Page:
It is said that one should not speak poorly of the dead. But it is also said that one should not discuss politics or religion in polite company, and we regularly violate that dictum. Thus, committing another faux pas gives us no real pause.
I am, of course, warming up to say a few unkind words about the just deceased Sen. Kennedy.
In reviewing his life, his fans will hold him up as a flawed but still shining beacon for the common man. Quoting one mostly favorable article today…
“Kennedy entered Harvard College in 1950, but was suspended the following year for allowing another student to take a Spanish test for him.”
And people claim there is such a thing as media bias! Pshaw!
I’m sure that the student Kennedy so kindly “allowed” to take his Spanish test – no doubt because the poor fellow needed to hone his test-taking skills – virtually begged Ted to let him stand in.
But his cheating ways, which extended to drunkenly chasing the girlfriends of younger clan members around family compounds, are not the source of my gripe about the all-too-human Kennedy.
My issue emanates from a stop some years ago by the side of the road in Martha’s Vineyard. On the island for a vacation, I took the short detour to see the site of Kennedy’s infamous accident at the bridge to Chappaquiddick. Getting out of the car, I vividly remember my first impression.
“This is it? That’s where Kennedy’s car went in?”
The thing is that the canal is narrow and shallow. I’ll give Kennedy the benefit of the doubt that he was disoriented – massive quantities of alcohol will do that to a guy – but I won’t give him anything toward his contention that he couldn’t have taken more active measures to save Mary Jo Kopechne’s life.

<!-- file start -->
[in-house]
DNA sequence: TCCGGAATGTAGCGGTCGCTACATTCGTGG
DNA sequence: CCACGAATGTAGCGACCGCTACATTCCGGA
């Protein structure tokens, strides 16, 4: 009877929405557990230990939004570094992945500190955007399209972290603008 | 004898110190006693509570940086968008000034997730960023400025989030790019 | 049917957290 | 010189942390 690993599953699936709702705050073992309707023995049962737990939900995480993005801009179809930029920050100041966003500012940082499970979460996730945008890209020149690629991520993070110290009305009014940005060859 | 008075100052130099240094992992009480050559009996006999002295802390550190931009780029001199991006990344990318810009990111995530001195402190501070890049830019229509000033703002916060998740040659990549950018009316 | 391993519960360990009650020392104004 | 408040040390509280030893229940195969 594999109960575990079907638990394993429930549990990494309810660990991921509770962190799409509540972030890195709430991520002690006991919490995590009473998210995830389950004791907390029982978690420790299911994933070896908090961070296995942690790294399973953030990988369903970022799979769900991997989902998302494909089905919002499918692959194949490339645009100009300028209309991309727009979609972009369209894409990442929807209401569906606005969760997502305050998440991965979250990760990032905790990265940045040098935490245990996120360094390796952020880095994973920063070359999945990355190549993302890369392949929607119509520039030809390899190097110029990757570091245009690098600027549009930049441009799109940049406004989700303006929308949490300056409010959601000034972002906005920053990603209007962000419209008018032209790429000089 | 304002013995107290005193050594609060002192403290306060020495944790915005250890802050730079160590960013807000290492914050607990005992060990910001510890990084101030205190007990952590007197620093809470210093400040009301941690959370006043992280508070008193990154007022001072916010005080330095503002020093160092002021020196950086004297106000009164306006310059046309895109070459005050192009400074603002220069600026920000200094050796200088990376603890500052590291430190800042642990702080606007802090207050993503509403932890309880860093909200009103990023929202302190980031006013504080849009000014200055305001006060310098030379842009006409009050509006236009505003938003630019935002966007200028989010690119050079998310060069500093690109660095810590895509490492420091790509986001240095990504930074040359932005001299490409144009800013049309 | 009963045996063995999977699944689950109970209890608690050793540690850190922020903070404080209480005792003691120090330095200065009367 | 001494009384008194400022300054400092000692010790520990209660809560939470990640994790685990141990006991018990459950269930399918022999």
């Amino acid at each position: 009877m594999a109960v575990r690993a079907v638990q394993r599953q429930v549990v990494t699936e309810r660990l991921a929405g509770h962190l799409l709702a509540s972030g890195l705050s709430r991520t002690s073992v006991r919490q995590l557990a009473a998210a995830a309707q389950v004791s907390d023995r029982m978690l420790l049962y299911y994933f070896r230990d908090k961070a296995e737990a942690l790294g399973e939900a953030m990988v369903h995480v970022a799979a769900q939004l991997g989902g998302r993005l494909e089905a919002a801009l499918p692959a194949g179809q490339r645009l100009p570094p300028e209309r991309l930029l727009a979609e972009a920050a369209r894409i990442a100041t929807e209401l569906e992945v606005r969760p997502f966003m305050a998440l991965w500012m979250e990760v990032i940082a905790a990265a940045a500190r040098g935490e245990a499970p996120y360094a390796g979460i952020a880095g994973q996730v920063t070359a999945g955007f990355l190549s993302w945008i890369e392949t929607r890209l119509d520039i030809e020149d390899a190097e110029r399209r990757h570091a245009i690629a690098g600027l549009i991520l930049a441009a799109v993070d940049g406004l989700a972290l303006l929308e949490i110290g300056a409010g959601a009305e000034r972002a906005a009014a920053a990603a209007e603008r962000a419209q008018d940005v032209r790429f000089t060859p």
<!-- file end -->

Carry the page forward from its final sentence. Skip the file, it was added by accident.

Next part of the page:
Any reasonably strong swimmer – which I assume he was, having grown up on the water – could have made the shallow dive necessary to get her out. But even if he was too drunk or scared to pull that off, he could have quickly found the help needed to get her out before the air bubble in the car was exhausted and she drowned. Instead, walking by a fire station and a private house, stopping at neither to request help, he trod a circuitous path to his hotel, where, after changing into dry clothes and lamely trying to establish an alibi by visiting the front desk to complain of a loud party, he turned in.
It was only nine hours after driving off the bridge, and after a local fisherman had discovered the car, that Kennedy finally reported the accident.
This is, of course, all part of the historical record – an interesting part of which you can read by following the link below to the FBI files on the accident, made available thanks to a Freedom of Information Act request.
But I will never forget my visceral reaction to the sight of that small and shallow channel, the certain knowledge that Ted Kennedy was a sociopath, a coward, and a cretin, who made every possible move to rescue his political career and almost none to save the life of a young woman.
That he wasn’t properly prosecuted but received a slap on the wrist with a two-month suspended sentence speaks volumes about the nature of political power and our justice system.
And that he subsequently went on to become a political icon, idolized as a champion of the downtrodden, says everything there is to say about human gullibility.